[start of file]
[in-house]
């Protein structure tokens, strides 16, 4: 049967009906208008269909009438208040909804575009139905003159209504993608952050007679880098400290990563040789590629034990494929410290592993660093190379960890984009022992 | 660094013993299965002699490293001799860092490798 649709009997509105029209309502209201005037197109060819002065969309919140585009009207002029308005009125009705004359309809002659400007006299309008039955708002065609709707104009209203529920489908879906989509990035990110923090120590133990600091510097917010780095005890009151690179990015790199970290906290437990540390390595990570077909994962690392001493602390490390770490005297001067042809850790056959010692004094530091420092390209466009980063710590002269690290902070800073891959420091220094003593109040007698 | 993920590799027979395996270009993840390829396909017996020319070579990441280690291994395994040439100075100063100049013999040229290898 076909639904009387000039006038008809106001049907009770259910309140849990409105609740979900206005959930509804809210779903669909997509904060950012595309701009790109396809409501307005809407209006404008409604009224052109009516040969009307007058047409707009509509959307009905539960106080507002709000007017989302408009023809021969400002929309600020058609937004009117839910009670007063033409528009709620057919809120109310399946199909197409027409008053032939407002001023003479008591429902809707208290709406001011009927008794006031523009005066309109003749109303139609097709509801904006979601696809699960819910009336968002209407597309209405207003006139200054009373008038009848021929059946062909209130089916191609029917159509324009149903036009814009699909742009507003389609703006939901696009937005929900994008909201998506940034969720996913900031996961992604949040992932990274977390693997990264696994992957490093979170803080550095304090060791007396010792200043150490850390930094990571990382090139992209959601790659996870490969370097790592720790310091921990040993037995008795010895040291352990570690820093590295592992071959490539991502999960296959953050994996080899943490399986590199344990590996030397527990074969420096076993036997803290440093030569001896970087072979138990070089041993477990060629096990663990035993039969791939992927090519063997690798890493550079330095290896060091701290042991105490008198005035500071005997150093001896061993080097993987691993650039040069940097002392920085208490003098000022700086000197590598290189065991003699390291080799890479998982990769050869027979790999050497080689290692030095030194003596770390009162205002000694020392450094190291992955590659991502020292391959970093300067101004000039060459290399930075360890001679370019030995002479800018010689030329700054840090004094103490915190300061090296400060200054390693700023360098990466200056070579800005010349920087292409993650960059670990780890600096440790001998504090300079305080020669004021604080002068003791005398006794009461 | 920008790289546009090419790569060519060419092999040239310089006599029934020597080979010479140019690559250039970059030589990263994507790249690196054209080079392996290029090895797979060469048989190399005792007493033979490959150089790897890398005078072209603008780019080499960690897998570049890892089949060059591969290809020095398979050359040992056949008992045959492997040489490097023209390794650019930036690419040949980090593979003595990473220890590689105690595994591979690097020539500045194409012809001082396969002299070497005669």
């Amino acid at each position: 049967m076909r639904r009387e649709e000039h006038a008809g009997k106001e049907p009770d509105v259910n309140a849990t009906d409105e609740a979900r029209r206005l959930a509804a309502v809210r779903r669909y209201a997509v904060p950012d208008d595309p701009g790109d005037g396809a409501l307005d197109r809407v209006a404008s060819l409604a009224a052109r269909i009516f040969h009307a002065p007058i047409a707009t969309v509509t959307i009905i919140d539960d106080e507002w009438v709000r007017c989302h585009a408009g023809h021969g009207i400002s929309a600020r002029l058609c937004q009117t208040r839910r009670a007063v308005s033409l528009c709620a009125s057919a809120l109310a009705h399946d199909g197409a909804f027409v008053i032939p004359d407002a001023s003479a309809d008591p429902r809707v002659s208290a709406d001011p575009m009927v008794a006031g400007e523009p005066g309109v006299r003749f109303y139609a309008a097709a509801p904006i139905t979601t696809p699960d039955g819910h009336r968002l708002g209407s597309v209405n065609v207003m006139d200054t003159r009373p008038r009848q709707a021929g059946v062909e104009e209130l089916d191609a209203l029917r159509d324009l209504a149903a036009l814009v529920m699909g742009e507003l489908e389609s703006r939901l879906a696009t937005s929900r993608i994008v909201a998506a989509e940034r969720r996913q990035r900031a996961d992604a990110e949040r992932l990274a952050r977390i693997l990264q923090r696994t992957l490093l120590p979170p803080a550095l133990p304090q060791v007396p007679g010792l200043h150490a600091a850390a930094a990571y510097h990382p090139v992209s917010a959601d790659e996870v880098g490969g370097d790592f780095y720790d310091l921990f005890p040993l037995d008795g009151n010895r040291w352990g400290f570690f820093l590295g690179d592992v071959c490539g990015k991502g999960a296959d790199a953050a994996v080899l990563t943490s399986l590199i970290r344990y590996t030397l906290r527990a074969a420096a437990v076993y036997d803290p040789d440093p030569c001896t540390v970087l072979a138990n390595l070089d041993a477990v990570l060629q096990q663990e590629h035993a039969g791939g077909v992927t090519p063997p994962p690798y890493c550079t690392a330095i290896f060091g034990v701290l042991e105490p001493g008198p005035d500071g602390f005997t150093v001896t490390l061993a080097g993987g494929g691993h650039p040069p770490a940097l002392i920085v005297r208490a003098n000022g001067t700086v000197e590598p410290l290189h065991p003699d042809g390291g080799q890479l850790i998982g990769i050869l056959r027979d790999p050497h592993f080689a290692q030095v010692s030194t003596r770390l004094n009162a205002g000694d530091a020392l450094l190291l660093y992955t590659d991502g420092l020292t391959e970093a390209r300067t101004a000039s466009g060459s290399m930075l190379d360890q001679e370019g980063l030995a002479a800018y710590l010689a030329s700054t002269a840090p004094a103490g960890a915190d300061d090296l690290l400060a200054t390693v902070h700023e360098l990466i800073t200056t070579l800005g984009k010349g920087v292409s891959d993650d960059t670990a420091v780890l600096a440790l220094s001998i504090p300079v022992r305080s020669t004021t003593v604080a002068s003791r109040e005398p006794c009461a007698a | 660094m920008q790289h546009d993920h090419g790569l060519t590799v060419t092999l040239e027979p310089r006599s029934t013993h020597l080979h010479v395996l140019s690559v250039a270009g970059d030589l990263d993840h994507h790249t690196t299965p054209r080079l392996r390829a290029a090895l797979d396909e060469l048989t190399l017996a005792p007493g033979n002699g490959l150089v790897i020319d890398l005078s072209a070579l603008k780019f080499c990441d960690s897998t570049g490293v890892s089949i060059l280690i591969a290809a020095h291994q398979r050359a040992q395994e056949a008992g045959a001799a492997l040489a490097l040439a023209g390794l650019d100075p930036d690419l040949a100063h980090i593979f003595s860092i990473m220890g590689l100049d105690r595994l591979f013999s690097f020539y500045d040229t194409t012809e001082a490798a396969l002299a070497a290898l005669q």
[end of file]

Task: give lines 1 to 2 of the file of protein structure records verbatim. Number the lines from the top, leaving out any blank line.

[in-house]
């Protein structure tokens, strides 16, 4: 049967009906208008269909009438208040909804575009139905003159209504993608952050007679880098400290990563040789590629034990494929410290592993660093190379960890984009022992 | 660094013993299965002699490293001799860092490798 649709009997509105029209309502209201005037197109060819002065969309919140585009009207002029308005009125009705004359309809002659400007006299309008039955708002065609709707104009209203529920489908879906989509990035990110923090120590133990600091510097917010780095005890009151690179990015790199970290906290437990540390390595990570077909994962690392001493602390490390770490005297001067042809850790056959010692004094530091420092390209466009980063710590002269690290902070800073891959420091220094003593109040007698 | 993920590799027979395996270009993840390829396909017996020319070579990441280690291994395994040439100075100063100049013999040229290898 076909639904009387000039006038008809106001049907009770259910309140849990409105609740979900206005959930509804809210779903669909997509904060950012595309701009790109396809409501307005809407209006404008409604009224052109009516040969009307007058047409707009509509959307009905539960106080507002709000007017989302408009023809021969400002929309600020058609937004009117839910009670007063033409528009709620057919809120109310399946199909197409027409008053032939407002001023003479008591429902809707208290709406001011009927008794006031523009005066309109003749109303139609097709509801904006979601696809699960819910009336968002209407597309209405207003006139200054009373008038009848021929059946062909209130089916191609029917159509324009149903036009814009699909742009507003389609703006939901696009937005929900994008909201998506940034969720996913900031996961992604949040992932990274977390693997990264696994992957490093979170803080550095304090060791007396010792200043150490850390930094990571990382090139992209959601790659996870490969370097790592720790310091921990040993037995008795010895040291352990570690820093590295592992071959490539991502999960296959953050994996080899943490399986590199344990590996030397527990074969420096076993036997803290440093030569001896970087072979138990070089041993477990060629096990663990035993039969791939992927090519063997690798890493550079330095290896060091701290042991105490008198005035500071005997150093001896061993080097993987691993650039040069940097002392920085208490003098000022700086000197590598290189065991003699390291080799890479998982990769050869027979790999050497080689290692030095030194003596770390009162205002000694020392450094190291992955590659991502020292391959970093300067101004000039060459290399930075360890001679370019030995002479800018010689030329700054840090004094103490915190300061090296400060200054390693700023360098990466200056070579800005010349920087292409993650960059670990780890600096440790001998504090300079305080020669004021604080002068003791005398006794009461 | 920008790289546009090419790569060519060419092999040239310089006599029934020597080979010479140019690559250039970059030589990263994507790249690196054209080079392996290029090895797979060469048989190399005792007493033979490959150089790897890398005078072209603008780019080499960690897998570049890892089949060059591969290809020095398979050359040992056949008992045959492997040489490097023209390794650019930036690419040949980090593979003595990473220890590689105690595994591979690097020539500045194409012809001082396969002299070497005669």